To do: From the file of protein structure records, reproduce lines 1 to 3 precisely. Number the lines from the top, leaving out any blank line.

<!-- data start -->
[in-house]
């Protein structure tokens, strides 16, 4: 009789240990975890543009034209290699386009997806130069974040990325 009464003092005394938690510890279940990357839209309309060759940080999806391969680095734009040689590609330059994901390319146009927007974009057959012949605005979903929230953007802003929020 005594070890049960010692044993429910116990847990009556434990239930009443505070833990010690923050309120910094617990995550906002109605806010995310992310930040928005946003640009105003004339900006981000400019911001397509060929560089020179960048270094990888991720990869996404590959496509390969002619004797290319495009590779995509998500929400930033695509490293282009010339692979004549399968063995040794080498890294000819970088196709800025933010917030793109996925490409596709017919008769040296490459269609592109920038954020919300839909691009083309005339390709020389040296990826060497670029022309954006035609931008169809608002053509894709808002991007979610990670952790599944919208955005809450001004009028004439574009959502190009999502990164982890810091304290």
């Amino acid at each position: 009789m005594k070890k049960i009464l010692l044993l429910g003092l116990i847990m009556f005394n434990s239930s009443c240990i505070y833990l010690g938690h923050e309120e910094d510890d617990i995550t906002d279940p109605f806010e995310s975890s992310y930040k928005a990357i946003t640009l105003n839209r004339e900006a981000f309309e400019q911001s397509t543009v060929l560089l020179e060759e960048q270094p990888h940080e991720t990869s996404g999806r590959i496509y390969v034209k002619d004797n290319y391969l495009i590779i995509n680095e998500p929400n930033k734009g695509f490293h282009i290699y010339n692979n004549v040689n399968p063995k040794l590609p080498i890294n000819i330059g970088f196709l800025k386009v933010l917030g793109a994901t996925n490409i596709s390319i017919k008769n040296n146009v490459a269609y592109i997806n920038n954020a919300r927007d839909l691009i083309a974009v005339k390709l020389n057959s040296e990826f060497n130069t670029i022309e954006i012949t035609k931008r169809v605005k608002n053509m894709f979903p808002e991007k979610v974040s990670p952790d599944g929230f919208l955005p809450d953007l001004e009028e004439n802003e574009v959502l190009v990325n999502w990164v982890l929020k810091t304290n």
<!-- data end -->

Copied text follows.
[in-house]
């Protein structure tokens, strides 16, 4: 009789240990975890543009034209290699386009997806130069974040990325 009464003092005394938690510890279940990357839209309309060759940080999806391969680095734009040689590609330059994901390319146009927007974009057959012949605005979903929230953007802003929020 005594070890049960010692044993429910116990847990009556434990239930009443505070833990010690923050309120910094617990995550906002109605806010995310992310930040928005946003640009105003004339900006981000400019911001397509060929560089020179960048270094990888991720990869996404590959496509390969002619004797290319495009590779995509998500929400930033695509490293282009010339692979004549399968063995040794080498890294000819970088196709800025933010917030793109996925490409596709017919008769040296490459269609592109920038954020919300839909691009083309005339390709020389040296990826060497670029022309954006035609931008169809608002053509894709808002991007979610990670952790599944919208955005809450001004009028004439574009959502190009999502990164982890810091304290």
């Amino acid at each position: 009789m005594k070890k049960i009464l010692l044993l429910g003092l116990i847990m009556f005394n434990s239930s009443c240990i505070y833990l010690g938690h923050e309120e910094d510890d617990i995550t906002d279940p109605f806010e995310s975890s992310y930040k928005a990357i946003t640009l105003n839209r004339e900006a981000f309309e400019q911001s397509t543009v060929l560089l020179e060759e960048q270094p990888h940080e991720t990869s996404g999806r590959i496509y390969v034209k002619d004797n290319y391969l495009i590779i995509n680095e998500p929400n930033k734009g695509f490293h282009i290699y010339n692979n004549v040689n399968p063995k040794l590609p080498i890294n000819i330059g970088f196709l800025k386009v933010l917030g793109a994901t996925n490409i596709s390319i017919k008769n040296n146009v490459a269609y592109i997806n920038n954020a919300r927007d839909l691009i083309a974009v005339k390709l020389n057959s040296e990826f060497n130069t670029i022309e954006i012949t035609k931008r169809v605005k608002n053509m894709f979903p808002e991007k979610v974040s990670p952790d599944g929230f919208l955005p809450d953007l001004e009028e004439n802003e574009v959502l190009v990325n999502w990164v982890l929020k810091t304290n």